When you grow up in the south, you eat a lot of cornbread. This is my whole-grain adaption of the recipe I grew up on. I'm pretty sure it originates from the back of a package of cornmeal. If you want to revert to the original, substitute melted Crisco for the olive oil, use AP white flour and you choice of bagged cornmeal. Note that this recipe does not have any sugar in it. Like well-done steak, sugar in cornbread is a sign of moral turpitude.
- ~4 oz blue corn, ground into cornmeal (1 cup is the goal)
- ~4 oz wheat or grain mix, ground into flour (1 cup is the goal)
- 2 teaspoons Baking Powder
- 1/2 teaspoon fine sea salt
- 1 egg, beaten
- 1 cup milk (buttermilk is also great)
- 1/4 cup oil (I like walnut and olive, but vegetable oil works as well)
Preheat oven to 400 degrees F (204 C).
Spray a 6-muffin tin with olive oil.
Step 1: Grind 'em Up
My corn of choice is organic blue corn from Heartland Mill. The non-blue pieces you see are the remnants of some Mandan Bride's Corn from my local grain CSA (Pioneer Valley). that were in the corn bin.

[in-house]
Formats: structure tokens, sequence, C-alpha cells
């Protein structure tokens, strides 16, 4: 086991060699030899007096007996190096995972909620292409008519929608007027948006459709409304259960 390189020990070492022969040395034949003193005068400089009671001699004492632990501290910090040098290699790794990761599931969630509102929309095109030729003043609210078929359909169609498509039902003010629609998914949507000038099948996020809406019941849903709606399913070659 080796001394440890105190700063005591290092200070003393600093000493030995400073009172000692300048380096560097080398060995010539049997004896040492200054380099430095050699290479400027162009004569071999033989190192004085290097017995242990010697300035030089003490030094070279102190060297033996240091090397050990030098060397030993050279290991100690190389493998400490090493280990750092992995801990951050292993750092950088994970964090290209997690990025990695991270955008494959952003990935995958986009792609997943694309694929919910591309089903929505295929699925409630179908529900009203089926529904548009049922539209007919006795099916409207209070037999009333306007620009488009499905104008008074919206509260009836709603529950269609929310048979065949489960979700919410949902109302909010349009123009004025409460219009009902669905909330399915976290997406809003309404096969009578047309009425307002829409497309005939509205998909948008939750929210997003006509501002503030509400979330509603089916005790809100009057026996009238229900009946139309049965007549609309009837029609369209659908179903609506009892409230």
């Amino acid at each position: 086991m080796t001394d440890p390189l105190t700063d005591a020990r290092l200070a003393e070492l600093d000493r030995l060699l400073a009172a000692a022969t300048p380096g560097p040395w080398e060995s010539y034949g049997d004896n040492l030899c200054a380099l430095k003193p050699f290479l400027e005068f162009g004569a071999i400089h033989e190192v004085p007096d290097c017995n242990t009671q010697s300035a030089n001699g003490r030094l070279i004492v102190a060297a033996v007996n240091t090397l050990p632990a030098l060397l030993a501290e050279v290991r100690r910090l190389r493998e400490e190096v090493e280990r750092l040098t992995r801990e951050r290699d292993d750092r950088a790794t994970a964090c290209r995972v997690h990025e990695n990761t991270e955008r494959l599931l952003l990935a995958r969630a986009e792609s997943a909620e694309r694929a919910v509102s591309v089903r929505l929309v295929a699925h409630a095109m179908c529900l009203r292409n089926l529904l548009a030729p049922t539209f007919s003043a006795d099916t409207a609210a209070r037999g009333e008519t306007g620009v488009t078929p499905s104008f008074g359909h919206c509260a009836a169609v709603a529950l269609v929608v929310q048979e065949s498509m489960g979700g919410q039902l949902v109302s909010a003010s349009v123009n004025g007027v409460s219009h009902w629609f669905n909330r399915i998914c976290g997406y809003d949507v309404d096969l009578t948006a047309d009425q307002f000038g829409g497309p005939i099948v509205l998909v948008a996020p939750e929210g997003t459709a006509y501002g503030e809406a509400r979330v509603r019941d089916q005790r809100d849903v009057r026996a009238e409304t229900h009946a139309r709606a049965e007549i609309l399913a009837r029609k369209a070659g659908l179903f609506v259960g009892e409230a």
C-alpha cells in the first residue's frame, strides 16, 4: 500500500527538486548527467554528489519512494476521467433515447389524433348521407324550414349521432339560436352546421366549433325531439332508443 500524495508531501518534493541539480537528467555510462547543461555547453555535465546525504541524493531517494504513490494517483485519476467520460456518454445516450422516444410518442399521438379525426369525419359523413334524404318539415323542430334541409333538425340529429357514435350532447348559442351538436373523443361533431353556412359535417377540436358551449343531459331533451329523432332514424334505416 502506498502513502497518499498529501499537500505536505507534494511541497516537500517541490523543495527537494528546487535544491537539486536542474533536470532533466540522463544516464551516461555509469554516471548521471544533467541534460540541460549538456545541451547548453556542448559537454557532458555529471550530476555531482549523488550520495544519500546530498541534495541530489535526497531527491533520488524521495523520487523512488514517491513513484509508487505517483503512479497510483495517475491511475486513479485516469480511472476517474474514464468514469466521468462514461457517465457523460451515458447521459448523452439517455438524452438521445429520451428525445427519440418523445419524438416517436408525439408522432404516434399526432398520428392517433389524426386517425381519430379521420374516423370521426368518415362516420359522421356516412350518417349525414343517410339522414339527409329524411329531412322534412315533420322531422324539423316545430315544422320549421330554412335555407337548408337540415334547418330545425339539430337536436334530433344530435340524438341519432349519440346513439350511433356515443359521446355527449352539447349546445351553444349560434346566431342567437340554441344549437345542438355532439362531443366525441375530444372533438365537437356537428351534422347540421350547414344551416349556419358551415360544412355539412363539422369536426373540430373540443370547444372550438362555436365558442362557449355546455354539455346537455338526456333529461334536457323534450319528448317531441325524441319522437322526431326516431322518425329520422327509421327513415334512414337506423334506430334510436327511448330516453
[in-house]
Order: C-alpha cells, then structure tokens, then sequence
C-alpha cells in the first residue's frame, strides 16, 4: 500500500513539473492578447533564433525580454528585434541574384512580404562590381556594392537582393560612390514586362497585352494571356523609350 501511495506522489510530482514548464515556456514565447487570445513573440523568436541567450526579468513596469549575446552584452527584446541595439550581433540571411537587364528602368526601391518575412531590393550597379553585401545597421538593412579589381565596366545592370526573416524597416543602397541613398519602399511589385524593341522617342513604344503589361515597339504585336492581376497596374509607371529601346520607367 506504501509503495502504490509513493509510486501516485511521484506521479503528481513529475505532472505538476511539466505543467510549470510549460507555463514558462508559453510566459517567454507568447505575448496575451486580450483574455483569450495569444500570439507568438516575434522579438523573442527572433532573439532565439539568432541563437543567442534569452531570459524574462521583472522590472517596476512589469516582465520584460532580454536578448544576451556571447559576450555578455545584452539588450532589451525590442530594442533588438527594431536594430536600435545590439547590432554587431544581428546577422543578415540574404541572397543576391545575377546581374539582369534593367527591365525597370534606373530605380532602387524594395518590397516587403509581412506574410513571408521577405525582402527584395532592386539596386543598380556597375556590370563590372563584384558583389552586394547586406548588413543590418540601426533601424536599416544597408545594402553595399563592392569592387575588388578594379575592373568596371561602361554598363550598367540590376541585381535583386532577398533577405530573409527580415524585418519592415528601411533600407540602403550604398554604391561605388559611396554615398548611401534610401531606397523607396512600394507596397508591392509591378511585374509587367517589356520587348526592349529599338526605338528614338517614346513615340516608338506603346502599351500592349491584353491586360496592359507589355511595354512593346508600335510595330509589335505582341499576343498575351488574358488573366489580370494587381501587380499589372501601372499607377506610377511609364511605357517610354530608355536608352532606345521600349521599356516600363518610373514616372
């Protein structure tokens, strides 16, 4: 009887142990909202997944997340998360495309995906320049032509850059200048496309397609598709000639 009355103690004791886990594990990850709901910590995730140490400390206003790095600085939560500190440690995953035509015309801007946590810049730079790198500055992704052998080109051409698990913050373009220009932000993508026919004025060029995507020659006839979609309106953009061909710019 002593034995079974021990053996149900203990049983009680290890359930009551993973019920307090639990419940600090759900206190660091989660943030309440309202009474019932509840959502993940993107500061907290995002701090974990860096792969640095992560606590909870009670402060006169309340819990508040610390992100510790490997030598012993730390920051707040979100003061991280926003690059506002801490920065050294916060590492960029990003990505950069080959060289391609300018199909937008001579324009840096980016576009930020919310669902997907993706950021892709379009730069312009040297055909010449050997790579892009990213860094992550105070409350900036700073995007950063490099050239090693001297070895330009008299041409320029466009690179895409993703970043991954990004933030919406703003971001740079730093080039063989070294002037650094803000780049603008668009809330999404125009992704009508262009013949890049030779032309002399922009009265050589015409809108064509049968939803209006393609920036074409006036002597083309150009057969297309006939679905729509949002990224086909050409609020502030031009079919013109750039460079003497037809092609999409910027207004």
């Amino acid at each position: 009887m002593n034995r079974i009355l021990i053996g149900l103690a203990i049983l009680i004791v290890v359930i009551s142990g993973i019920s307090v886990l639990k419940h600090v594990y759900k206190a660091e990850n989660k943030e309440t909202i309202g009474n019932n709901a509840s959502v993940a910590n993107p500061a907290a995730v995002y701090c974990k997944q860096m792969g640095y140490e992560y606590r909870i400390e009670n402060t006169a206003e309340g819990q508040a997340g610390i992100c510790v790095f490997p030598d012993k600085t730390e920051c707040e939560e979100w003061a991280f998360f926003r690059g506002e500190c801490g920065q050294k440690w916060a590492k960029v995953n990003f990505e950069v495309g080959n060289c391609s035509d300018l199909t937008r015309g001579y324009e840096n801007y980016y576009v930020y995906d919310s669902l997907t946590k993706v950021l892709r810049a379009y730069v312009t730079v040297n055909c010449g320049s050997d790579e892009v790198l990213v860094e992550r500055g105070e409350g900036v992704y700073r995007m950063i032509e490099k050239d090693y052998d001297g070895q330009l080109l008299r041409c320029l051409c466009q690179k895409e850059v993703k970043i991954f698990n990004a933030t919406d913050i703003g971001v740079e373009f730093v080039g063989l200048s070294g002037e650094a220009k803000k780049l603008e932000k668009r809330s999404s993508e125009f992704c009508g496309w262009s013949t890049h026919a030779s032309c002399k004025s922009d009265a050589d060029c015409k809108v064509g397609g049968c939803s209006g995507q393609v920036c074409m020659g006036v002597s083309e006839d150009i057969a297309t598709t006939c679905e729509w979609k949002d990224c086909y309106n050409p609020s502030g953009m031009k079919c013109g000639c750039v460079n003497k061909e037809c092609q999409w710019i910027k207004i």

I grind the corn using the metal wheels on my Retsel. I'm going for a fairly fine grind here, I don't want grits. See the video.
For the wheat, I had a sprouted grain mix that I had dried out a few days ago consisting of Wheat, Rye, Barley, Triticale, Oats, Spelt, Kamut, Quinoa, Sesame, Millet and Amaranth. If you grind nothing but Wheat, you'll get a better rise (the picture of the muffins on the hand towel are a pure Wheat/Corn mix. The rest are of the mix.
Once milled, combine the cornmeal, flour, salt and baking powder into a bowl.
Step 2: Get Wet
In a separate bowl, beat the egg well, then beat in the milk and oil. Combine the wet and dry ingredients, and stir for 90-120 seconds. You want the moisture to start getting absorbed by the dry mix. When no longer 'pourable', add the mix to the muffin tin, filling up to just below the edge.
Step 3: Bake!
Bake for ~25 minutes, until the tops are nicely browned and a knife inserted down the center comes out clean.